And the people of Beth-shemesh were afraid of the ark, and they said, “Who is able to stand before this holy Lord God? And to whom shall he go up from us? And they sent messengers to the inhabitants of Kirjath-jearim, saying, ‘The Philistines have brought again the ark of the Lord. Come ye down, and fetch it up to you.’” The people of Kirjath-jearim brought the ark of the Lord to the house of Abinadab, and sanctified his son to keep it. For twenty years the Hebrews were in the power of the Philistines, and they were greatly humbled, and repented of their sins, and Samuel interceded for them, and God was again merciful to them. And the Philistines made war with them, and the Lord again wrought in a miraculous manner for Israel, and they overcame their enemies. 4aSG 110.2

The ark remained in the house of Abinadab until David was made king. He gathered together all the chosen men of Israel, thirty thousand, and went to bring up the ark of God. They set the ark upon a new cart, and brought it out of the house of Abinadab. Uzzah and Ahio, sons of Abinadab, drave the cart. David and all the house of Israel played before the Lord on all manner of musical instruments. “And when they came to Nachon's threshing-floor, Uzzah put forth his hand to the ark of God, and took hold of it, for the oxen shook it. And the anger of the Lord was kindled against Uzzah, and God smote him there for his error; and there he died by the ark of God.” Uzzah was angry with the oxen, because they stumbled. He showed a manifest distrust of God, as though he who had brought the ark from the land of the Philistines, could not take care of it. Angels who attended the ark struck down Uzzah for presuming impatiently to put his hand upon the ark of God. 4aSG 111.1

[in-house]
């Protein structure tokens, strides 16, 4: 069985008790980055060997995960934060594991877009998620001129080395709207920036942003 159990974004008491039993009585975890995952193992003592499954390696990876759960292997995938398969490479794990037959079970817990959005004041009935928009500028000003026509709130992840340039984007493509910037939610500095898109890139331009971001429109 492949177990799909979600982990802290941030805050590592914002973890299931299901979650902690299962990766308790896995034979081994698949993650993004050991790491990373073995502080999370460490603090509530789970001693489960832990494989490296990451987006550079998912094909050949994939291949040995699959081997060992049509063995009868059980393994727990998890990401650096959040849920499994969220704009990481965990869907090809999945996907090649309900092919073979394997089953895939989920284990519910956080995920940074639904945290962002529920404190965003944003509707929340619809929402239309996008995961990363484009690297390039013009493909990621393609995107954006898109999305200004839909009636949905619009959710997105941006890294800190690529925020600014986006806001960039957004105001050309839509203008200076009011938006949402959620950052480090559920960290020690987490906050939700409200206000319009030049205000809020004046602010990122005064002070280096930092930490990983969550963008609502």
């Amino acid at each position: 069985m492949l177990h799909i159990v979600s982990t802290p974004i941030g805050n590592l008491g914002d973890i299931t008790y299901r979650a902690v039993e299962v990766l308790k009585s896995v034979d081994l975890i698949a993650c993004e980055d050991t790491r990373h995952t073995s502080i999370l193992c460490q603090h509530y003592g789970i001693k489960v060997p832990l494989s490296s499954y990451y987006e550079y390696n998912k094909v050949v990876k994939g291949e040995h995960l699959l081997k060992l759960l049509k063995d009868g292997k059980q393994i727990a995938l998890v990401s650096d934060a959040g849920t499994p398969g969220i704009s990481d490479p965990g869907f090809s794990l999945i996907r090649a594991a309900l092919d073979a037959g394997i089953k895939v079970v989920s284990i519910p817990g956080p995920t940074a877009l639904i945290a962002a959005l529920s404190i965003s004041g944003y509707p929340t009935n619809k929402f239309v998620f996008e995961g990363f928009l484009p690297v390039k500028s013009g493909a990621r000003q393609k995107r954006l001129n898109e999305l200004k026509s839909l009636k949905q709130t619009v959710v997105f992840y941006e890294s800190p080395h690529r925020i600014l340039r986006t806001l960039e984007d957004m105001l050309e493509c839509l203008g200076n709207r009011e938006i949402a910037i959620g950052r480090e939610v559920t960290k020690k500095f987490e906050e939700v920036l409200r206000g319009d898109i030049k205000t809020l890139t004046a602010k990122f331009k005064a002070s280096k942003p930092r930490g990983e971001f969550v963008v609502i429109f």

“And David was afraid of the Lord that day, and said, How shall the ark of the Lord come to me? So David would not remove the ark of the Lord unto him into the city of David; but David carried it aside into the house of Obed-edom, the Gittite.” David knew that he was a sinful man, and he was afraid that, like Uzzah, he should in some way be presumptuous, and call forth the wrath of God upon himself. “And the ark of the Lord continued in the house of Obed-edom, the Gittite, three months, and the Lord blessed Obed-edom, and all his household.” 4aSG 111.2